Some former finance chiefs go even further, forgoing work as contractors in favour of using their skills to create something entirely new. After rising through the finance ranks of UK advertising agencies, Stephen Broderick set out on his own and founded a company that helps advertisers audit their agencies “with the knowledge of how agencies really run their finance,” he says. (See “Mad Men” at the end of this article.) He’s since recruited 30-odd former agency finance executives to his cause. Though he initially thought it would be difficult to woo executives from the pay and benefits that big companies offer, “we found it easy to encourage people to step off the normal finance ladder and do something different,” he says.

Mad Men

“We plan well financially.”  At a company founded entirely by former CFOs, that should go without saying. As Stephen Broderick, managing partner of Firmdecisions ASJP explains, the company has grown from two employees in 2000 to more than 30 today, in six offices, on five continents, with clients in 60 different countries. And all of this without ever borrowing money. “We take calculated risks that we are 90% certain we can achieve,” Broderick says.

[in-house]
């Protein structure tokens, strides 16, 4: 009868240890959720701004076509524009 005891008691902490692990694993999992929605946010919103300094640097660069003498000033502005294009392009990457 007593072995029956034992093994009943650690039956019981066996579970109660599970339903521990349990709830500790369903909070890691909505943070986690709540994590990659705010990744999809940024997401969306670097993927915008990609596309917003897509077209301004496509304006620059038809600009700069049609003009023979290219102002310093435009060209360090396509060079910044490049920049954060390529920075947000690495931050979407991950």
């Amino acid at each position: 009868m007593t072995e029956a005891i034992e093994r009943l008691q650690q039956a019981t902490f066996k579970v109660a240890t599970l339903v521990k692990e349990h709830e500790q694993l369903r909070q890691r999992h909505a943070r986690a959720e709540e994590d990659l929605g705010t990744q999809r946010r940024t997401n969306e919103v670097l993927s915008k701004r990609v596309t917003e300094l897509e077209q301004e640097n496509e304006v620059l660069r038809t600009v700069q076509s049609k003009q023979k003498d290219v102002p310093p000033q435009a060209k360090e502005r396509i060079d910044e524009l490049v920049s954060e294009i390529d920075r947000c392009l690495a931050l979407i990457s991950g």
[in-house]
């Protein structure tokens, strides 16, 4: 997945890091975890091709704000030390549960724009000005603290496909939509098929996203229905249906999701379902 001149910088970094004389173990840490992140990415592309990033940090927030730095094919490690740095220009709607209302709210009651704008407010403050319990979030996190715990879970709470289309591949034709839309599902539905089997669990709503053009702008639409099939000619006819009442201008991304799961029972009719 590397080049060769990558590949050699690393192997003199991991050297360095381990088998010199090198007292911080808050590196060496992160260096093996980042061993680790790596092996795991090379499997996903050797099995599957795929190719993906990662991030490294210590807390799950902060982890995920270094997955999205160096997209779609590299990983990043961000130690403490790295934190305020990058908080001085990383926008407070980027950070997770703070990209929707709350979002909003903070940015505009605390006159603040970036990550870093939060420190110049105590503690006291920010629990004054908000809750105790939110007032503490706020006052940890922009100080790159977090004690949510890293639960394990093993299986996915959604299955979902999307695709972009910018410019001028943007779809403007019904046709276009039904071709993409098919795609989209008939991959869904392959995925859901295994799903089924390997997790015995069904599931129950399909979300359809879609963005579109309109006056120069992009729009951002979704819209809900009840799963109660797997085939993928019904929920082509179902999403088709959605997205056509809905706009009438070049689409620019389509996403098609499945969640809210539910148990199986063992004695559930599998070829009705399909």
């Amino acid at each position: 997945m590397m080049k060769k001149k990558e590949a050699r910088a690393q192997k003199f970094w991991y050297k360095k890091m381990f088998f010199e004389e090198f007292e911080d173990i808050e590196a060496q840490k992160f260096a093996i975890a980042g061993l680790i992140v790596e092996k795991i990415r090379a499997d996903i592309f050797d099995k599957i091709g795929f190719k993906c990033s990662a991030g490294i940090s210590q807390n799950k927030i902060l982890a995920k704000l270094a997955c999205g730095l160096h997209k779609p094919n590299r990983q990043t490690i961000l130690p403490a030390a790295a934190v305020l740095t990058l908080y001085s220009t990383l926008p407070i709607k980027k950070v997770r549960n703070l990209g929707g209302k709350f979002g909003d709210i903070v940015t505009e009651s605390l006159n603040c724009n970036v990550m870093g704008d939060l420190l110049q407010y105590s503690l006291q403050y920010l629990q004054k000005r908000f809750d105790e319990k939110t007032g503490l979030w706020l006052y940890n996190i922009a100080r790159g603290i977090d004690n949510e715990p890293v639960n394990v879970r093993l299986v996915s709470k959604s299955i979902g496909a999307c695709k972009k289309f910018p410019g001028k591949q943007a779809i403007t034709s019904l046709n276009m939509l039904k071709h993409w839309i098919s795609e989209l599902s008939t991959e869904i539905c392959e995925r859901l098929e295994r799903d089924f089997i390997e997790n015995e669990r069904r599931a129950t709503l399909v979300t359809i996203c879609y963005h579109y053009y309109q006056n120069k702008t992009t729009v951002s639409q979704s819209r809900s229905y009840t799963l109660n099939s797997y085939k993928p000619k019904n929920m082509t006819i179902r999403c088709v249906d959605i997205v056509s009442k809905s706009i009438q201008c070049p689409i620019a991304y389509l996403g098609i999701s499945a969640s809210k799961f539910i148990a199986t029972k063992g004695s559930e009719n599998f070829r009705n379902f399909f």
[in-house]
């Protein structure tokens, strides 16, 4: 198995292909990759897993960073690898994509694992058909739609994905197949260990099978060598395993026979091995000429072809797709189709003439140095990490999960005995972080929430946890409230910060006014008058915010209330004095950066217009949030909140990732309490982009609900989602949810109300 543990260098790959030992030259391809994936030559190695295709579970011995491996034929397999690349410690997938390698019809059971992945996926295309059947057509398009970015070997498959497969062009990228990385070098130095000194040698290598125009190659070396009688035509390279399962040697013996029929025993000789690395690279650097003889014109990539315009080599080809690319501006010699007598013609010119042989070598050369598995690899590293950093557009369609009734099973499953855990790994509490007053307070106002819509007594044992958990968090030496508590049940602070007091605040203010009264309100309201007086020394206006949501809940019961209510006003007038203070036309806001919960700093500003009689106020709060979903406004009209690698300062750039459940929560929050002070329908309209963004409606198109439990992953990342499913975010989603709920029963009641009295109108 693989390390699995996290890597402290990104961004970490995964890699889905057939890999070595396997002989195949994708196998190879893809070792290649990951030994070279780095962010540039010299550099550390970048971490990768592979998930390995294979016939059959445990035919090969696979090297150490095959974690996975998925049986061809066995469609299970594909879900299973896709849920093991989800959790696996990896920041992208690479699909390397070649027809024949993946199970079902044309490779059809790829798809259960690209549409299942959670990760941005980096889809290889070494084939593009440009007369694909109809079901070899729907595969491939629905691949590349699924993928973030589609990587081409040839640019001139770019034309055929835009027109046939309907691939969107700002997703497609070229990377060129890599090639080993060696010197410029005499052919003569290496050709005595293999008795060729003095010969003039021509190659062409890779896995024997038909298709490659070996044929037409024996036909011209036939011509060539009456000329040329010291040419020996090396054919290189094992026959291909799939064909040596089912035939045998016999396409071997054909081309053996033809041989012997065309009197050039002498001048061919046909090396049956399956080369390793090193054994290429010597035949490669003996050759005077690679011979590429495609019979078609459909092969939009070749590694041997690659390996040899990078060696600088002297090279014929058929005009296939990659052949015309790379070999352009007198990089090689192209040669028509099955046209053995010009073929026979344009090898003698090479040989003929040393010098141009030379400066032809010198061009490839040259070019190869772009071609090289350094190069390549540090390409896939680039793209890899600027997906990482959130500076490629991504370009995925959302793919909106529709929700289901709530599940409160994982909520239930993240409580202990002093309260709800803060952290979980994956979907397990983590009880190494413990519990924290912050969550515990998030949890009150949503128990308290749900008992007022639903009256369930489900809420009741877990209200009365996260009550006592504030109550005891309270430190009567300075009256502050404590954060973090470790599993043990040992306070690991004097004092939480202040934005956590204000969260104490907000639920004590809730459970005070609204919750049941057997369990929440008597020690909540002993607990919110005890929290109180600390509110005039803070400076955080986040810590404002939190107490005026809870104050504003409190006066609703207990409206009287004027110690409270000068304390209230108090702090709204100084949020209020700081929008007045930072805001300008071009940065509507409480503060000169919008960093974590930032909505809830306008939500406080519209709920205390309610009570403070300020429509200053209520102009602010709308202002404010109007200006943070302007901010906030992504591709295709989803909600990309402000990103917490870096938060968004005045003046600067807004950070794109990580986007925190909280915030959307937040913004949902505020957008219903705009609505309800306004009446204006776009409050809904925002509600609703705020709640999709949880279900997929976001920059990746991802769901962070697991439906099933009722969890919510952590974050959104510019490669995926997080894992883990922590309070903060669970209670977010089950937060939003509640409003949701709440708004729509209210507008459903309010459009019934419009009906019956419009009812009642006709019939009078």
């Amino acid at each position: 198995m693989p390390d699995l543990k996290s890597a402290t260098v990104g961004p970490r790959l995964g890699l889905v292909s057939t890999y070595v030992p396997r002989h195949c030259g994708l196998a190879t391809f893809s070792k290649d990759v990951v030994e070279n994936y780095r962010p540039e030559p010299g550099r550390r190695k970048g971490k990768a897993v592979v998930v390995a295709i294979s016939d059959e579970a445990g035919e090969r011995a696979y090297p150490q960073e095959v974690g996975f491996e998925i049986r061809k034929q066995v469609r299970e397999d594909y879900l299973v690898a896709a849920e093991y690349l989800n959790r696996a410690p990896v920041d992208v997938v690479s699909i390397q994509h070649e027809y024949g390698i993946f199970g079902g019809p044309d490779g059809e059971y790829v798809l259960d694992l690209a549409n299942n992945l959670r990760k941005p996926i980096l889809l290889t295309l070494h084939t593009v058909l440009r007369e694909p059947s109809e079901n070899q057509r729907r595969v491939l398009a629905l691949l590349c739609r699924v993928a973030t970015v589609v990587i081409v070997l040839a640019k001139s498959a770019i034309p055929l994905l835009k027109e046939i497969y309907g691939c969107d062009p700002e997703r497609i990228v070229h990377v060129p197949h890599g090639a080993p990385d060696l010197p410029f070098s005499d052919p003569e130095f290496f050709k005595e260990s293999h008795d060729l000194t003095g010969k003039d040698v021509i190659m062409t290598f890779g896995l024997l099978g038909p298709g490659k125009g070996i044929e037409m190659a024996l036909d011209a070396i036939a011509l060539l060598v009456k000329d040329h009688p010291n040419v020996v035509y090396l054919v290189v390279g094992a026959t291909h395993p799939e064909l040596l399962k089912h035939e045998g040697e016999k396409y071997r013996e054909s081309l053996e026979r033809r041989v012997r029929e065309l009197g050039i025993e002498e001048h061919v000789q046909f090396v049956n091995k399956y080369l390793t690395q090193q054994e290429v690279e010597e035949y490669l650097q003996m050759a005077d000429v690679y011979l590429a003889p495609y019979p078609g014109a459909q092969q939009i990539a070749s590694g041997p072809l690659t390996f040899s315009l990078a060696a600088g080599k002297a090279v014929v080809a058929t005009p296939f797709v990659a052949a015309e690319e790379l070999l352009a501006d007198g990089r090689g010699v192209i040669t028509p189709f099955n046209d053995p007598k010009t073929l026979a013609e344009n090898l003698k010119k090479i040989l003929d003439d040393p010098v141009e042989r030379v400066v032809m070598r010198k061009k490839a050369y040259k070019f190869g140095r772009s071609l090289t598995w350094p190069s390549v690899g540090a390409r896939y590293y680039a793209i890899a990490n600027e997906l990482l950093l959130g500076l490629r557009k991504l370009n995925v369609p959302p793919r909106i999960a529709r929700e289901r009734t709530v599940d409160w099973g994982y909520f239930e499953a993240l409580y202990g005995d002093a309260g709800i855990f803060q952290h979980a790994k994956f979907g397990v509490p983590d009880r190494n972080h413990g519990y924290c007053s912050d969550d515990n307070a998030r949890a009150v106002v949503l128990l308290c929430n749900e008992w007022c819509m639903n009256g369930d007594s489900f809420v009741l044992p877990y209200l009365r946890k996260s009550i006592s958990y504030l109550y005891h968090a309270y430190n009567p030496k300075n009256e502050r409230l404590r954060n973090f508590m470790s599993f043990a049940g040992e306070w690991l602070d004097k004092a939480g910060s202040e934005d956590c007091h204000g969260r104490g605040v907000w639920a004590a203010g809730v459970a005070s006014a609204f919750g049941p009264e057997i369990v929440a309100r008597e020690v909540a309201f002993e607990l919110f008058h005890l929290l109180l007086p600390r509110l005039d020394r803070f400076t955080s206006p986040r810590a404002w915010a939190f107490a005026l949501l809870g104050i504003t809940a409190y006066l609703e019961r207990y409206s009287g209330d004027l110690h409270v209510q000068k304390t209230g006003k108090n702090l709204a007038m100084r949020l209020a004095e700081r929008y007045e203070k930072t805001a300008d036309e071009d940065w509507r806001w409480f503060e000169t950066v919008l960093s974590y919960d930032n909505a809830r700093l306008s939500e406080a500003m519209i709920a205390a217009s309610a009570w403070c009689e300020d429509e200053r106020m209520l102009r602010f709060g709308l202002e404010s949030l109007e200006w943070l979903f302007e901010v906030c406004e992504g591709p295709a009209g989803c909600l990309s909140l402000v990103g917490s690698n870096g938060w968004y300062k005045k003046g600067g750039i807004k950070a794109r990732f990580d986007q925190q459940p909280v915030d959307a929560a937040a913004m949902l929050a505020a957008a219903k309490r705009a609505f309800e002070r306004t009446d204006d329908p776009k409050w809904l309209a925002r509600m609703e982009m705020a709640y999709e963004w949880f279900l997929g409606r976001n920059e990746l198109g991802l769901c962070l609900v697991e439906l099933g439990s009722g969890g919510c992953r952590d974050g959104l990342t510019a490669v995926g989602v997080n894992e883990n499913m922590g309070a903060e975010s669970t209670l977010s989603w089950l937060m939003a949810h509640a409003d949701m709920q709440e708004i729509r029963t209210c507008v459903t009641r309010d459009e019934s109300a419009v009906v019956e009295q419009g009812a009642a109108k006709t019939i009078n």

The company was borne from the frustration of a finance chief confined to the back office. Contrary to the advertising industry’s trendy image, the sector’s finance executives often find themselves “sitting in boxes and crunching numbers,” says Broderick. What’s more, from his vantage point, which included a stint as European CFO for ad agency Young & Rubicam, he saw how advertisers often engaged advisers who “didn’t understand much about the vagaries of the industry” when they audited their clients’ marketing spend. While exploring the idea of setting up his own agency audit firm, Broderick found out about a like-minded finance executive in Australia. They founded the firm at their first meeting.

“We had a big client in the first couple of months,” Broderick recalls. “Word of mouth spread very quickly about an audit firm made up of ex-finance people from the industry.” Today, the firm handles 16 of the world’s 20 largest advertisers, including Coca-Cola, Nestlé and Sony.

For the partners — all ex-CFOs or finance managers — leaving the “protective barrier” of a big company can be difficult at first. Nonetheless, Broderick hasn’t found it hard to recruit finance executives itching to unleash their inner entrepreneur. “We don’t work to set formulas so you’re encouraged to think on your own,” he says. Formerly banished to the back office, partners who are now thrust in front of clients to pitch for business get an “incredible buzz,” he says.

Jason Karaian is deputy editor at CFO Europe.